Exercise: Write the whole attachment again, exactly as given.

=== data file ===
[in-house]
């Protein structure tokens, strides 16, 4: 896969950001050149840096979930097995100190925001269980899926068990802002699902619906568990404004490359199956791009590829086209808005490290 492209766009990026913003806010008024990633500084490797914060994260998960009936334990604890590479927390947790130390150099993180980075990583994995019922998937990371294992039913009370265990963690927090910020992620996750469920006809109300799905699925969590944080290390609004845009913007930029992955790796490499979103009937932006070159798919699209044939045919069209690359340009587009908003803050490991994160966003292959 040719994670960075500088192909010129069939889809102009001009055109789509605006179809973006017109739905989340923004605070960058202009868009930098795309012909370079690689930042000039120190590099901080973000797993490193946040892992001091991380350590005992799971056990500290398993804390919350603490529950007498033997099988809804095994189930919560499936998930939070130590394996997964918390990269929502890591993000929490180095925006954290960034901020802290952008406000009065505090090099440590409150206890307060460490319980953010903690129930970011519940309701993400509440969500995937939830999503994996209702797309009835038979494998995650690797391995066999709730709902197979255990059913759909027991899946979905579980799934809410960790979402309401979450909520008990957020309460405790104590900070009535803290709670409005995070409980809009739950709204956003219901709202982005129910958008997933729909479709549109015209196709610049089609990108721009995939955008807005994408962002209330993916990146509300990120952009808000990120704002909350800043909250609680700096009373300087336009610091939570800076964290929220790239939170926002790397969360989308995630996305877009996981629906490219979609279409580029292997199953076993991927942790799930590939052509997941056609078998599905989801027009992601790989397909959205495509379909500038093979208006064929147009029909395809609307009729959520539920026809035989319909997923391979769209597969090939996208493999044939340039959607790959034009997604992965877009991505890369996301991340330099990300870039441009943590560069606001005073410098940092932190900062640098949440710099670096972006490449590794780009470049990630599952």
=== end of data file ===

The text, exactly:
[in-house]
């Protein structure tokens, strides 16, 4: 896969950001050149840096979930097995100190925001269980899926068990802002699902619906568990404004490359199956791009590829086209808005490290 492209766009990026913003806010008024990633500084490797914060994260998960009936334990604890590479927390947790130390150099993180980075990583994995019922998937990371294992039913009370265990963690927090910020992620996750469920006809109300799905699925969590944080290390609004845009913007930029992955790796490499979103009937932006070159798919699209044939045919069209690359340009587009908003803050490991994160966003292959 040719994670960075500088192909010129069939889809102009001009055109789509605006179809973006017109739905989340923004605070960058202009868009930098795309012909370079690689930042000039120190590099901080973000797993490193946040892992001091991380350590005992799971056990500290398993804390919350603490529950007498033997099988809804095994189930919560499936998930939070130590394996997964918390990269929502890591993000929490180095925006954290960034901020802290952008406000009065505090090099440590409150206890307060460490319980953010903690129930970011519940309701993400509440969500995937939830999503994996209702797309009835038979494998995650690797391995066999709730709902197979255990059913759909027991899946979905579980799934809410960790979402309401979450909520008990957020309460405790104590900070009535803290709670409005995070409980809009739950709204956003219901709202982005129910958008997933729909479709549109015209196709610049089609990108721009995939955008807005994408962002209330993916990146509300990120952009808000990120704002909350800043909250609680700096009373300087336009610091939570800076964290929220790239939170926002790397969360989308995630996305877009996981629906490219979609279409580029292997199953076993991927942790799930590939052509997941056609078998599905989801027009992601790989397909959205495509379909500038093979208006064929147009029909395809609307009729959520539920026809035989319909997923391979769209597969090939996208493999044939340039959607790959034009997604992965877009991505890369996301991340330099990300870039441009943590560069606001005073410098940092932190900062640098949440710099670096972006490449590794780009470049990630599952």